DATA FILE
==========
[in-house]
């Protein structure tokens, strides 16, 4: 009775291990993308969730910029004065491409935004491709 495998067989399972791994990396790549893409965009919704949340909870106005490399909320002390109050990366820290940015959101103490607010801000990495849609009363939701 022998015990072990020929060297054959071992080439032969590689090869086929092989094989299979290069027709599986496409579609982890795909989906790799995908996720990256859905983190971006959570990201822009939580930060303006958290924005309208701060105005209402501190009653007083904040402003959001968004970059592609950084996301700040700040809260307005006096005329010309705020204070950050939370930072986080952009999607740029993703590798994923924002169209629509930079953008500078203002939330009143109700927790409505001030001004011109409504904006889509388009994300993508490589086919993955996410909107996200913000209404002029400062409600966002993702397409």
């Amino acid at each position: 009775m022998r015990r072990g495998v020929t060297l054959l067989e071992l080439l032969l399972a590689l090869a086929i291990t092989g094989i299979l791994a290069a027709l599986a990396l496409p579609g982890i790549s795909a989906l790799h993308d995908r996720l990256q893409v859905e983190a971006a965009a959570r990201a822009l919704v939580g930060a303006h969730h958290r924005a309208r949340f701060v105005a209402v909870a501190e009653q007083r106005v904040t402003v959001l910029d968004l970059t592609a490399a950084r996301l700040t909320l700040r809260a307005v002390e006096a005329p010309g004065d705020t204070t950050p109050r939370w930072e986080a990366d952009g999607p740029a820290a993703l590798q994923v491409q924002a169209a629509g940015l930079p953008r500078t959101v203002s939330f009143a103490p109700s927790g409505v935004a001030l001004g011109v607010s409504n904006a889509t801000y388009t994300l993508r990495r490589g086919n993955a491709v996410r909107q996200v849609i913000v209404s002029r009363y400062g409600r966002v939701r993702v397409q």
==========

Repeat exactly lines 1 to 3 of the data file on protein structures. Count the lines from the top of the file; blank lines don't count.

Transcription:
[in-house]
């Protein structure tokens, strides 16, 4: 009775291990993308969730910029004065491409935004491709 495998067989399972791994990396790549893409965009919704949340909870106005490399909320002390109050990366820290940015959101103490607010801000990495849609009363939701 022998015990072990020929060297054959071992080439032969590689090869086929092989094989299979290069027709599986496409579609982890795909989906790799995908996720990256859905983190971006959570990201822009939580930060303006958290924005309208701060105005209402501190009653007083904040402003959001968004970059592609950084996301700040700040809260307005006096005329010309705020204070950050939370930072986080952009999607740029993703590798994923924002169209629509930079953008500078203002939330009143109700927790409505001030001004011109409504904006889509388009994300993508490589086919993955996410909107996200913000209404002029400062409600966002993702397409």
């Amino acid at each position: 009775m022998r015990r072990g495998v020929t060297l054959l067989e071992l080439l032969l399972a590689l090869a086929i291990t092989g094989i299979l791994a290069a027709l599986a990396l496409p579609g982890i790549s795909a989906l790799h993308d995908r996720l990256q893409v859905e983190a971006a965009a959570r990201a822009l919704v939580g930060a303006h969730h958290r924005a309208r949340f701060v105005a209402v909870a501190e009653q007083r106005v904040t402003v959001l910029d968004l970059t592609a490399a950084r996301l700040t909320l700040r809260a307005v002390e006096a005329p010309g004065d705020t204070t950050p109050r939370w930072e986080a990366d952009g999607p740029a820290a993703l590798q994923v491409q924002a169209a629509g940015l930079p953008r500078t959101v203002s939330f009143a103490p109700s927790g409505v935004a001030l001004g011109v607010s409504n904006a889509t801000y388009t994300l993508r990495r490589g086919n993955a491709v996410r909107q996200v849609i913000v209404s002029r009363y400062g409600r966002v939701r993702v397409q």